Basic & Clinical Pharmacology & Toxicology 09/2013; · 2.18 Impact Factor
  • [Show abstract] [Hide abstract]
    ABSTRACT: Ischemia-reperfusion injury is an important cause of liver damage occurring during surgical procedures including hepatic resection and liver transplantation, and represents the main underlying cause of graft dysfunction post-transplantation. Cellular and biochemical processes occurring during hepatic ischemia-reperfusion are diverse and complex, and include the de-regulation of the healthy phenotype of all liver cellular components. Nevertheless, a significant part of these processes are still unknown or unclear. The present review aims to summarize the current knowledge in liver ischemia-reperfusion but specifically focusing on liver cells phenotype and paracrine interactions de-regulations. Moreover, the most updated therapeutic strategies including pharmacological, genetic and surgical interventions, as well as some of the scientific controversies in the field will be described. Finally, the importance of considering the subclinical situation of liver grafts when translating basic knowledge to the bedside is discussed.
    Journal of Hepatology 06/2013; · 9.86 Impact Factor
  • Source
    [Show abstract] [Hide abstract]
    ABSTRACT: Ischemia-reperfusion injury is a fascinating topic which has drawn a lot of interest in the last several years. Hepatic ischemia reperfusion injury may occur in a variety of clinical situations. These include transplantation, liver resection, trauma, and vascular surgery. The purpose of this review was to outline the molecular mechanisms underlying hepatic I/R injury and present the latest approaches, both surgical and pharmacological, regarding the prevention of it. A comprehensive electronic literature search in MEDLINE/PubMed was performed to identify relative articles published within the last 2 years. The basic mechanism of hepatic ischemia - reperfusion injury is one of blood deprivation during ischemia, followed by the return of flow during reperfusion. It involves a complex series of events, such as mitochondrial deenergization, adenosine-5'-triphosphate depletion, alterations of electrolyte homeostasis, as well as Kupffer cell activation, oxidative stress changes and upregulation of proinflammatory cytokine signaling. The great number of variable pathways, with several mediators interacting with each other, leads to a high number of candidates for potential therapeutic intervention. As far as surgical approaches are concerned, the modification of existing clamping techniques and the ischemic preconditioning are the most promising techniques till recently. In the search for novel techniques of protecting against hepatic ischemia reperfusion injury, many different strategies have been used in experimental models. The biggest part of this research lies around antioxidant therapy, but other potential solutions have been explored as well. The management of hepatic trauma, in spite of the fact that it has become increasingly nonoperative, there still remains the possibility of hepatic resection in the hepatic trauma setting, especially in severe injuries. Hence, clinicians should be familiar with the concept of hepatic ischemia-reperfusion injury and respond appropriately and timely.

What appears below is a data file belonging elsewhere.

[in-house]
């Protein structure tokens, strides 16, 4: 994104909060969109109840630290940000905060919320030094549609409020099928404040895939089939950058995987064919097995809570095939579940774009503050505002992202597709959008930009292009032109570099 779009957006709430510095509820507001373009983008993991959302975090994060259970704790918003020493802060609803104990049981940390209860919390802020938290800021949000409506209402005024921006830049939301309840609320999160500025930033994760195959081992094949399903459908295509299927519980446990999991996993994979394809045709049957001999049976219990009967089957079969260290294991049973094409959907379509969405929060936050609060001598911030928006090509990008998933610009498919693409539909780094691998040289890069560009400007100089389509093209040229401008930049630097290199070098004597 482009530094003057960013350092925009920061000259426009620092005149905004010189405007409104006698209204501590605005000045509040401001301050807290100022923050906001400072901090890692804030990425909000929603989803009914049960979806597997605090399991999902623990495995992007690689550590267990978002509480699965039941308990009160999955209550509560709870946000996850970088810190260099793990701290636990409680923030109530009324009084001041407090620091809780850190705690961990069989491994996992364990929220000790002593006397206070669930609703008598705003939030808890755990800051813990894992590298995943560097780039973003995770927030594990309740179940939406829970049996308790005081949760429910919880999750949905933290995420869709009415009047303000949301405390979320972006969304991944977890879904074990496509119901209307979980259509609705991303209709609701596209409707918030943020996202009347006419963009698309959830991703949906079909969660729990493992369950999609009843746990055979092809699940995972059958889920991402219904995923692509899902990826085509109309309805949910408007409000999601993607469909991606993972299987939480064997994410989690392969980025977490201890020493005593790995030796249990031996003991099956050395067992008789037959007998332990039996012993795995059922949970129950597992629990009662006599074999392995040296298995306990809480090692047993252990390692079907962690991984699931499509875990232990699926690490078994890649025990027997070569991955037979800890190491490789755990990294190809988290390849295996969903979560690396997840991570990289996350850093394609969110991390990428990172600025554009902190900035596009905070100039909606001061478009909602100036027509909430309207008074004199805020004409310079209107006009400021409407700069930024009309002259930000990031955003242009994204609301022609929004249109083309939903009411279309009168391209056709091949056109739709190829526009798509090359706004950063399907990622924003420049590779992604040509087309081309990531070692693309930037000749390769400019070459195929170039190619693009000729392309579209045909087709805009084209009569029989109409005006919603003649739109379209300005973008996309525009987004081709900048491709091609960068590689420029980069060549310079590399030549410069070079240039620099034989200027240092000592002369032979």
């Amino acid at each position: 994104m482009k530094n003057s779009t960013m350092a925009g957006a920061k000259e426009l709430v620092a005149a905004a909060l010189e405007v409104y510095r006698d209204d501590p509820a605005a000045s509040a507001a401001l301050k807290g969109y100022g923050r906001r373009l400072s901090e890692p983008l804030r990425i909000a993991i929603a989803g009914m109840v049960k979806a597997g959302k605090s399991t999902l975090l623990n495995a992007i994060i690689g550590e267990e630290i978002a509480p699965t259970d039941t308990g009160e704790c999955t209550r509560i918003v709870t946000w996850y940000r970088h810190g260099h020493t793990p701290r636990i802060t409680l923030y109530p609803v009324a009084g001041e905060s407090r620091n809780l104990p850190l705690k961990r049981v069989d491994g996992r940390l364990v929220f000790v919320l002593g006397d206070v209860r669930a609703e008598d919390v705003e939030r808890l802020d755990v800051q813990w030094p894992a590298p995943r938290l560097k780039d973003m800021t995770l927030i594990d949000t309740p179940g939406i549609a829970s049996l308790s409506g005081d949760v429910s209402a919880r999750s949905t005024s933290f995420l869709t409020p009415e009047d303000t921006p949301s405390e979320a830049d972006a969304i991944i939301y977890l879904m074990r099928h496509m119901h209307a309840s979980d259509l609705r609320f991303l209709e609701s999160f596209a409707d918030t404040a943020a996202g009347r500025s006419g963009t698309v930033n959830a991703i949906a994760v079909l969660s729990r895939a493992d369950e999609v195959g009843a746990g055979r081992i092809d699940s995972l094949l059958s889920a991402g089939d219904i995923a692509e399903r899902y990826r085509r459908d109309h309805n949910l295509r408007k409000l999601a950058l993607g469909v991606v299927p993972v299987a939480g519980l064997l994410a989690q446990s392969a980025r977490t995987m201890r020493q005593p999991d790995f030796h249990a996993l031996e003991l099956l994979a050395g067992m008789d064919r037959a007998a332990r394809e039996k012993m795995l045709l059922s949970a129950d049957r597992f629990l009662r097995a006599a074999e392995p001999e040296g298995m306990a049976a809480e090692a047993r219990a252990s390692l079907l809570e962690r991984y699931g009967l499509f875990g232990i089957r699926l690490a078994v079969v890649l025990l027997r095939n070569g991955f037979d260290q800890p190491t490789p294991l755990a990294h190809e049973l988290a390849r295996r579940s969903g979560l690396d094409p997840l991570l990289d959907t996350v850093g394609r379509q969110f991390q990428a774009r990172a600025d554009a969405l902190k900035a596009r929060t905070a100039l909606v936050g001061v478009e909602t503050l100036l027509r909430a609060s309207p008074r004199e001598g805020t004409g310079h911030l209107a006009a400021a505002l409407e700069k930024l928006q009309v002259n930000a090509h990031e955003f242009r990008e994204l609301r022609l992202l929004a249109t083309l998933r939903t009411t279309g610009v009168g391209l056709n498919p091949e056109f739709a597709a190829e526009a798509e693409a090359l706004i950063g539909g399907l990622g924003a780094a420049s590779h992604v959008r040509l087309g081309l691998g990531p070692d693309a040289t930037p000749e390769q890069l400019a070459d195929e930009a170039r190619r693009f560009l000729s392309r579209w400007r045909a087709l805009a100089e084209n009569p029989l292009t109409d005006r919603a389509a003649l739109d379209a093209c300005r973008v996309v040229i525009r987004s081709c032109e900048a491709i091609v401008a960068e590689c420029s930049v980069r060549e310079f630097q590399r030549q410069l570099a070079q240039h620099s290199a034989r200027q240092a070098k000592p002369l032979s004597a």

Archives of trauma research. 08/2013; 2(2):63-70.